While the U.S. has made strides in increasing college access among low-income students, college completion has remained low. Graduation rates are particularly stagnant among our nation’s community colleges, which enroll a large number of low-income and nontraditional college students. For example, only 20 percent of full-time, first-time degree-seeking students at public two-year colleges earn a degree within three years of enrollment. Evidence-based strategies to improve graduation rates are greatly needed as the nation has made increasing college completion a priority.
To facilitate timely degree completion, the City University of New York (CUNY) launched Accelerated Study in Associate Programs (ASAP), a comprehensive program that provides students with up to three years of financial, academic, and student support services. MDRC rigorously evaluated ASAP using a randomized controlled trial and found that ASAP almost doubled graduation rates, from 22 percent to 40 percent, after three years. After six years, ASAP both continued to increase graduation rates and enabled some students to earn their degrees faster than they would have otherwise.
Due to these unprecedented effects, MDRC and CUNY partnered to launch the ASAP Ohio Demonstration, an effort to determine whether CUNY ASAP could be successfully implemented at community colleges in Ohio. Three Ohio community colleges — Cincinnati State Technical and Community College, Cuyahoga Community College, and Lorain County Community College — operated their own programs based on the CUNY ASAP model. Great Lakes Higher Education Corporation provided anchor funding for the project, and the colleges received technical assistance from CUNY, as well as operational support from MDRC and the Ohio Department of Higher Education. MDRC conducted an implementation and random assignment evaluation of the effort, which demonstrated that ASAP in Ohio nearly doubled three-year graduation rates and led to an increase in transfers to four-year colleges, mirroring the impacts achieved in the original CUNY program. Additionally, the Ohio programs had positive effects for various types of students, including those who entered with and without developmental education requirements, suggesting that the model’s comprehensive support can be implemented in various settings and help students with different needs.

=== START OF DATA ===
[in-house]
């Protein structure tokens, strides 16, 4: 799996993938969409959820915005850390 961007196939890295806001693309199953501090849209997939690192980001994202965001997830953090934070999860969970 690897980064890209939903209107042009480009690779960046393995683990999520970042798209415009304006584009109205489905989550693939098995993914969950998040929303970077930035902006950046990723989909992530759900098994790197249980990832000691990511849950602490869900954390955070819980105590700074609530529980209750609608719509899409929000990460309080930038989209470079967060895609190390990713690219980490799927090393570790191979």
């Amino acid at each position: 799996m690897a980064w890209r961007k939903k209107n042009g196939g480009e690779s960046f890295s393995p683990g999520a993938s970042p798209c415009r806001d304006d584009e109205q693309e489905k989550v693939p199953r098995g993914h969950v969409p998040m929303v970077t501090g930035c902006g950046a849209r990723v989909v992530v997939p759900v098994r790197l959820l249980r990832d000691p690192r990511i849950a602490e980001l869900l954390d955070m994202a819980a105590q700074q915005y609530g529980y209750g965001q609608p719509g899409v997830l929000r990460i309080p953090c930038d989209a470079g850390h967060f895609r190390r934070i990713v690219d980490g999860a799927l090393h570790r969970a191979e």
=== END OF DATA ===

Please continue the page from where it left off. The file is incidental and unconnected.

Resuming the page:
With funding from Arnold Ventures, MDRC is conducting long-term follow-up to examine impacts on academic outcomes through eight years and labor market outcomes through 10 years. The labor market impacts will be the first experimental estimates of the effects of the ASAP model on employment and earnings.
In 2017, MDRC was invited to evaluate another replication of CUNY’s ASAP, this time at Westchester Community College in New York state. This study is supported by Arnold Ventures.
CUNY ASAP’s technical assistance team partners directly with institutions committed to replicating the ASAP model with a high level of fidelity. Please contact CUNY directly for more information at CUNYASAPR[email protected].